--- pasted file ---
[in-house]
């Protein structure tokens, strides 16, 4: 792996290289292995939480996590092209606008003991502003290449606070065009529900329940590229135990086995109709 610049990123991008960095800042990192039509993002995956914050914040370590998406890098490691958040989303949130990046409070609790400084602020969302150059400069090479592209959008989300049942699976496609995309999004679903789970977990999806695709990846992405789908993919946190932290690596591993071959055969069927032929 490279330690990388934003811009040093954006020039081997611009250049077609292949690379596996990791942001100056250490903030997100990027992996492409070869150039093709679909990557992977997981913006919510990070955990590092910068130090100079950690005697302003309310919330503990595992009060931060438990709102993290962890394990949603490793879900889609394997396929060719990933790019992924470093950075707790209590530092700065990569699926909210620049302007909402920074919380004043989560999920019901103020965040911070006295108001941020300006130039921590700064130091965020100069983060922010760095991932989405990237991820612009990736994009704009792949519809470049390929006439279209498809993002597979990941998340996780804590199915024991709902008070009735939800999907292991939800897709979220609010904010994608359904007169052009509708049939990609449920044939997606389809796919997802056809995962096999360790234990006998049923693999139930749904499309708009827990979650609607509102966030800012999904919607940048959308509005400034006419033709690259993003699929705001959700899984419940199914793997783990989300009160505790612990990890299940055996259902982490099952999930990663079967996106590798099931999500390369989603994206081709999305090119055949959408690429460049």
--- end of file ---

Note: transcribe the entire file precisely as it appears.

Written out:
[in-house]
């Protein structure tokens, strides 16, 4: 792996290289292995939480996590092209606008003991502003290449606070065009529900329940590229135990086995109709 610049990123991008960095800042990192039509993002995956914050914040370590998406890098490691958040989303949130990046409070609790400084602020969302150059400069090479592209959008989300049942699976496609995309999004679903789970977990999806695709990846992405789908993919946190932290690596591993071959055969069927032929 490279330690990388934003811009040093954006020039081997611009250049077609292949690379596996990791942001100056250490903030997100990027992996492409070869150039093709679909990557992977997981913006919510990070955990590092910068130090100079950690005697302003309310919330503990595992009060931060438990709102993290962890394990949603490793879900889609394997396929060719990933790019992924470093950075707790209590530092700065990569699926909210620049302007909402920074919380004043989560999920019901103020965040911070006295108001941020300006130039921590700064130091965020100069983060922010760095991932989405990237991820612009990736994009704009792949519809470049390929006439279209498809993002597979990941998340996780804590199915024991709902008070009735939800999907292991939800897709979220609010904010994608359904007169052009509708049939990609449920044939997606389809796919997802056809995962096999360790234990006998049923693999139930749904499309708009827990979650609607509102966030800012999904919607940048959308509005400034006419033709690259993003699929705001959700899984419940199914793997783990989300009160505790612990990890299940055996259902982490099952999930990663079967996106590798099931999500390369989603994206081709999305090119055949959408690429460049």